Helen Whalen Cohen

When I noted in this forum that the New York City Department of Education had banned 50 words from appearing on tests, some of our readers jokingly asked if I was kidding. Unfortunately I was not, and now the NYC Ed Department has published those 50 words, proving it.

Howard Portnoy, over at Hot Air's Green Room reprinted the entire list, which I am copying verbatim here:

 

  • Abuse (physical, sexual, emotional, or psychological)
  • Alcohol (beer and liquor), tobacco, or drugs
  • Birthday celebrations (and birthdays)
  • Bodily functions
  • Cancer (and other diseases)
  • Catastrophes/disasters (tsunamis and hurricanes)
  • Celebrities
  • Children dealing with serious issues
  • Cigarettes (and other smoking paraphernalia)
  • Computers in the home (acceptable in a school or library setting)
  • Crime
  • Death and disease
  • Divorce
  • Evolution
  • Expensive gifts, vacations, and prizes
  • Gambling involving money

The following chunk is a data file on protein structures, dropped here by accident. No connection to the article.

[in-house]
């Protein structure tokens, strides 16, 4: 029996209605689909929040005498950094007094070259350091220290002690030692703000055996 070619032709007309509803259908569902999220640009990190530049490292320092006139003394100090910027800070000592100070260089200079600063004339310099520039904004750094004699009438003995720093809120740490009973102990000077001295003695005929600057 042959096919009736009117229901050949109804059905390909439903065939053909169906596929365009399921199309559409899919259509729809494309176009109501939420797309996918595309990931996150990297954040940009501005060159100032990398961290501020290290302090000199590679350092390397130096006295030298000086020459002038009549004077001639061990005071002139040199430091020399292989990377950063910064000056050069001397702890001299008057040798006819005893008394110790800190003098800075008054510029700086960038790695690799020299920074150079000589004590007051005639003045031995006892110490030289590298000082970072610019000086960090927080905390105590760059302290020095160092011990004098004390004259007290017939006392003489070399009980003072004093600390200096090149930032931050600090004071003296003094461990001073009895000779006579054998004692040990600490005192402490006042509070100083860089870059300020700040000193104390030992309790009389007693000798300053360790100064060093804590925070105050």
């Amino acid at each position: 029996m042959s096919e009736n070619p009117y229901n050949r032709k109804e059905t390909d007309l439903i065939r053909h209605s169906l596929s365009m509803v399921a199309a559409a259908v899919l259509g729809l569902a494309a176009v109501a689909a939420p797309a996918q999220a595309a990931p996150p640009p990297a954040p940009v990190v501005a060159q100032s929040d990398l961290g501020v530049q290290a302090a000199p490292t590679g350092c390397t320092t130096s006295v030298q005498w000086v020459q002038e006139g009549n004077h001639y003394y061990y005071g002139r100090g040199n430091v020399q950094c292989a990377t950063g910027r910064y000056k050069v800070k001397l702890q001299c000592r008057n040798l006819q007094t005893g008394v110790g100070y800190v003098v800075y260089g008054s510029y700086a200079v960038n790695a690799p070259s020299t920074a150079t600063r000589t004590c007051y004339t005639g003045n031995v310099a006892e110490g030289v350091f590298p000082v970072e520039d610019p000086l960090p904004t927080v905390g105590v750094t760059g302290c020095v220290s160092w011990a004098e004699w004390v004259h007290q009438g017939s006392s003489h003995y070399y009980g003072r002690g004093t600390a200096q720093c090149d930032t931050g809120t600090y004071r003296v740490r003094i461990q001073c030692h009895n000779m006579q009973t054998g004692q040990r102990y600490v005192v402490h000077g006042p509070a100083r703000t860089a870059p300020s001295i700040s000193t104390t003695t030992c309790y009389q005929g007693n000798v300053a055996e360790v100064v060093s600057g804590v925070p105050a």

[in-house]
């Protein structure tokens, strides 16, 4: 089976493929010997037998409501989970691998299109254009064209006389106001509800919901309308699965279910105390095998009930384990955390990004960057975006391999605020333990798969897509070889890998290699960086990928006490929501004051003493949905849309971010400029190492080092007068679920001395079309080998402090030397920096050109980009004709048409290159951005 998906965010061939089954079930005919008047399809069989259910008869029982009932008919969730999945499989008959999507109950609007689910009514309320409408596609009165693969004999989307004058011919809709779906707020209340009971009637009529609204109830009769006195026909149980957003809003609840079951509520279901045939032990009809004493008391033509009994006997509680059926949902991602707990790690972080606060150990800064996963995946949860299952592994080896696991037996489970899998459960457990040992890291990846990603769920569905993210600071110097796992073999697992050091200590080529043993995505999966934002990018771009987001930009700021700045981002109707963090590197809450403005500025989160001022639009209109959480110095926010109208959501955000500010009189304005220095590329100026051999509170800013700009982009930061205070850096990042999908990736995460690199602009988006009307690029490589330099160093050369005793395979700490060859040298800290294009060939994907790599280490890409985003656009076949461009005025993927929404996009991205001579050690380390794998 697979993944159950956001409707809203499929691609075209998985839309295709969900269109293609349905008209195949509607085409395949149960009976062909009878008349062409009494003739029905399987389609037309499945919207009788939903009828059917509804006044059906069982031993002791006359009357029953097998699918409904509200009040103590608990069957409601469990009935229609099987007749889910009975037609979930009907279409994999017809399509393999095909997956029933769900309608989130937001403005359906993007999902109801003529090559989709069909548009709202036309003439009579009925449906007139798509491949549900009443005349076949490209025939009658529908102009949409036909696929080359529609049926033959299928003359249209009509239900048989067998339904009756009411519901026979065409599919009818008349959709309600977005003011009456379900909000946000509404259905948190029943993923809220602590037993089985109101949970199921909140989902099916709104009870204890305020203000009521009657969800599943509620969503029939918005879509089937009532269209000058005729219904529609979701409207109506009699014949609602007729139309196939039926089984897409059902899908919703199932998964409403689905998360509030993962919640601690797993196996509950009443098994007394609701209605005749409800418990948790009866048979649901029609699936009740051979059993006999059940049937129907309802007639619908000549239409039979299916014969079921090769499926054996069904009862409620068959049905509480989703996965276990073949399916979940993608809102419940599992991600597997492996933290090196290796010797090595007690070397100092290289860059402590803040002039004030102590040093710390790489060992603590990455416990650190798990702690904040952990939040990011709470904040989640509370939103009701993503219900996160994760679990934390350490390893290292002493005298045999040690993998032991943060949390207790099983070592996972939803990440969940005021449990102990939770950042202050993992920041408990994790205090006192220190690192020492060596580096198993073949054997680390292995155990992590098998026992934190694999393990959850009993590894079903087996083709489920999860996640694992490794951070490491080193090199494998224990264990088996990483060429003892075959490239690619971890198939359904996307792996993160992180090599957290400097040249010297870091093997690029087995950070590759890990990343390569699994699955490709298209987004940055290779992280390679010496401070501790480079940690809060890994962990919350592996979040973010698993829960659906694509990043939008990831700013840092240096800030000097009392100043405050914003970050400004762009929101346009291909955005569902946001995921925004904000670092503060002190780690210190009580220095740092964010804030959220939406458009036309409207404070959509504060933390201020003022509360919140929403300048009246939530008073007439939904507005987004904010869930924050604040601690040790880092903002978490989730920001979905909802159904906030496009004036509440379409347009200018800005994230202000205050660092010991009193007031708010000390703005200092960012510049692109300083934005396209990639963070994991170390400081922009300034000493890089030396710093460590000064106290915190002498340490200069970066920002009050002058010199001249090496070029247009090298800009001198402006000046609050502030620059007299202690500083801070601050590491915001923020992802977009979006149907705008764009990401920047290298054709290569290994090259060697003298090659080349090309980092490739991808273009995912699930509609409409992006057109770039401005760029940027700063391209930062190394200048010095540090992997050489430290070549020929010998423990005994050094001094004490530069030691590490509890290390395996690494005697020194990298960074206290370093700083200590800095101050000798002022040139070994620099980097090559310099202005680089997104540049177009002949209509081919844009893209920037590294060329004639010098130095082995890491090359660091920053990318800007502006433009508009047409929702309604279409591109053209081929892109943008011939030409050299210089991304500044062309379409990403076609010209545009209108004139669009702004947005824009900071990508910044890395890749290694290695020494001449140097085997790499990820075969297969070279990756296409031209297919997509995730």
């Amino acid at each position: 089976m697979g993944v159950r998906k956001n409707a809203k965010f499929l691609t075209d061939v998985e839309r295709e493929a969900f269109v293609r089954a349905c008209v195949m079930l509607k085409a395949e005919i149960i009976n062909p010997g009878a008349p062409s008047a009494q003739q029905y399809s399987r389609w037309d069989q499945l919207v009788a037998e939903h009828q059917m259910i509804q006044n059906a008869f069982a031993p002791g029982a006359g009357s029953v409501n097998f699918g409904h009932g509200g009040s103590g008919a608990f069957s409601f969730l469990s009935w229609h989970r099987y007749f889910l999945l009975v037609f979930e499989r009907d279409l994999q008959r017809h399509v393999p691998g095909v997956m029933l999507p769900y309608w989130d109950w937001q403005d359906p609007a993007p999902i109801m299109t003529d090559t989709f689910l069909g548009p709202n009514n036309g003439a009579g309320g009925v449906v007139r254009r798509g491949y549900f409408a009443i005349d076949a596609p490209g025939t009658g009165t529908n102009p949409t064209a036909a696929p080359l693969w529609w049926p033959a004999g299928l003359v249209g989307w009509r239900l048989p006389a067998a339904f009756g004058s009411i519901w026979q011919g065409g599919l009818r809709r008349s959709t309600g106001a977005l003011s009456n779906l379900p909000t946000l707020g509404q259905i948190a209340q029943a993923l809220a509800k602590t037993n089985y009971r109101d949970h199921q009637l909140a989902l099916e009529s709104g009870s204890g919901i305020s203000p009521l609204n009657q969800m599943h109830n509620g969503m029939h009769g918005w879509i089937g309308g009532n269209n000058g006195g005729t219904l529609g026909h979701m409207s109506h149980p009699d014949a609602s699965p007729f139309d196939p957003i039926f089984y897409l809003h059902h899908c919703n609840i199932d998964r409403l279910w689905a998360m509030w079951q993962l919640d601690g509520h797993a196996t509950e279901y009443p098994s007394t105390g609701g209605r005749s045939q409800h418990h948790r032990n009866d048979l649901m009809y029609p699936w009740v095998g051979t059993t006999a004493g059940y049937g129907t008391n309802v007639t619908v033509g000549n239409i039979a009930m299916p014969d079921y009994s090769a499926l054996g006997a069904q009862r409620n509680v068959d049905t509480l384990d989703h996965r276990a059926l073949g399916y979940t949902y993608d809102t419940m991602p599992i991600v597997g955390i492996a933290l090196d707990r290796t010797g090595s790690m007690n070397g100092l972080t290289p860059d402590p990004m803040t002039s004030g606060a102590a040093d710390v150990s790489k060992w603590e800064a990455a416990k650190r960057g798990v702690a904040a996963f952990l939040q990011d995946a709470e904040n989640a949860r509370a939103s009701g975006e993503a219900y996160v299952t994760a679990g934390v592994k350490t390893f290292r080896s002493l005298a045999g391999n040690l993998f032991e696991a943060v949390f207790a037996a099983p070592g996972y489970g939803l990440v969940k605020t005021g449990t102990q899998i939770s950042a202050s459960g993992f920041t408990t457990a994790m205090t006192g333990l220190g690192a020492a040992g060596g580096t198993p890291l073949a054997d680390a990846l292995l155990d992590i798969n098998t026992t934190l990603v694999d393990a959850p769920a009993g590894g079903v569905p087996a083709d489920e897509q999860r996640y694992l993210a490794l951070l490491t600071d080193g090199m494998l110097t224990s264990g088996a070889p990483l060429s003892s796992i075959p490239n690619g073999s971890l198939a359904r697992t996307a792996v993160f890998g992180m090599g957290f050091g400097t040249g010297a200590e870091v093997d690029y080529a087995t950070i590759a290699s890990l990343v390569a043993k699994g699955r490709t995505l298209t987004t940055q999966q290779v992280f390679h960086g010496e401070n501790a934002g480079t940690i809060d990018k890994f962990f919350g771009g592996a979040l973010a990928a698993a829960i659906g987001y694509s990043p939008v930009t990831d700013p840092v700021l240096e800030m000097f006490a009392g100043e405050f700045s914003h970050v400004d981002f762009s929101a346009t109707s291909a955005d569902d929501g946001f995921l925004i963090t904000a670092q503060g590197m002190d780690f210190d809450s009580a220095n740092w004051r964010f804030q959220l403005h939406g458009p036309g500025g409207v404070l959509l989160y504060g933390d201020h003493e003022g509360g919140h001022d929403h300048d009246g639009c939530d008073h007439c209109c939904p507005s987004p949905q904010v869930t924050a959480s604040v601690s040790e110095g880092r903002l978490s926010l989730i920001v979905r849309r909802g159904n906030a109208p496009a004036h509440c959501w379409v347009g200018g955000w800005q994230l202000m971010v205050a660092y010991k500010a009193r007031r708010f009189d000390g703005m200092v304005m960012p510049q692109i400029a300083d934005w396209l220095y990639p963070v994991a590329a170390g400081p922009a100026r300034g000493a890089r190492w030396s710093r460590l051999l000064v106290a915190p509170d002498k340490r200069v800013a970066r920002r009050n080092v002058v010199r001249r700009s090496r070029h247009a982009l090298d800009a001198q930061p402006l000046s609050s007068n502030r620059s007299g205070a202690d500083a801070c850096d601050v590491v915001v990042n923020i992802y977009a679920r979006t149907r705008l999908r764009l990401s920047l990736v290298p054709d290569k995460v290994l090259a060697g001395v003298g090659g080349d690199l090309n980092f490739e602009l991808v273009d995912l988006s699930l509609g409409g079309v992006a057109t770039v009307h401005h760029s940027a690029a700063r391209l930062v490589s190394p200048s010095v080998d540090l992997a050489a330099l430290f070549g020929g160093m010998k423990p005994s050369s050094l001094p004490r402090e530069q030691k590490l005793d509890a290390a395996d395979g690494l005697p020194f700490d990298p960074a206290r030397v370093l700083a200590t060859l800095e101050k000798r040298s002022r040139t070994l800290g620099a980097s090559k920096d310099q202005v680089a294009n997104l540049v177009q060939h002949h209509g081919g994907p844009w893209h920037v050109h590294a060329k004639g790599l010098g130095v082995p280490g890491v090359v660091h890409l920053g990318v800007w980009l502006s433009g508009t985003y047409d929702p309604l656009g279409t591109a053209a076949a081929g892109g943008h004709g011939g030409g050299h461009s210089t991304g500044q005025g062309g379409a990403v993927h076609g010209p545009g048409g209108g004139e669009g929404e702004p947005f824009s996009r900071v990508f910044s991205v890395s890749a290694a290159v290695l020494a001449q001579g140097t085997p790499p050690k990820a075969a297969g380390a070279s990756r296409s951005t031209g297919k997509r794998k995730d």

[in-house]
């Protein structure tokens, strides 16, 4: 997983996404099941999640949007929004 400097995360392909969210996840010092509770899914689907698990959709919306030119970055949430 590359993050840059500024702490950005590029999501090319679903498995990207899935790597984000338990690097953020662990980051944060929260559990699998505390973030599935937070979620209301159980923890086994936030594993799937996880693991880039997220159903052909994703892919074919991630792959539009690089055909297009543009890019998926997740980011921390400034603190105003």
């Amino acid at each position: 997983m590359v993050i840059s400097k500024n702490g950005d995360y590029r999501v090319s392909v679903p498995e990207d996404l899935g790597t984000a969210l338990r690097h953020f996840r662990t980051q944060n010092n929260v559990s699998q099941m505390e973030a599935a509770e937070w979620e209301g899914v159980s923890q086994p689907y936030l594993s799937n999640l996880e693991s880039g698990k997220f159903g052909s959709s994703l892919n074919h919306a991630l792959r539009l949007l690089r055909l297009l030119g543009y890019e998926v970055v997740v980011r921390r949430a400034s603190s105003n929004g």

• Halloween
  • Homelessness
  • Homes with swimming pools
  • Hunting
  • Junk food
  • In-depth discussions of sports that require prior knowledge
  • Loss of employment
  • Nuclear weapons
  • Occult topics (i.e. fortune-telling)
  • Parapsychology
  • Politics
  • Pornography
  • Poverty
  • Rap Music
  • Religion
  • Religious holidays and festivals (including but not limited to Christmas, Yom Kippur, and Ramadan)
  • Rock-and-Roll music
  • Running away
  • Sex
  • Slavery
  • Terrorism
  • Television and video games (excessive use)
  • Traumatic material (including material that may be particularly upsetting such as animal shelters)
  • Vermin (rats and roaches)
  • Violence
  • War and bloodshed
  • Weapons (guns, knives, etc.)
  • Witchcraft, sorcery, etc.

There is the occasional word that shouldn't really be discussed in grade school anyway (the word 'pornography' comes to mind), but most of these are just plain silly. Loss of employment? Good luck avoiding that one on an economics test. And although Health Class tests seem a little silly, they do exist and usually the subject of alcohol or tobacco comes up. Maybe they can replace 'Happy Halloween' with 'Happy Holidays', though.


Helen Whalen Cohen

Helen Whalen Cohen is Associate Editor and Community Manager at Townhall.com.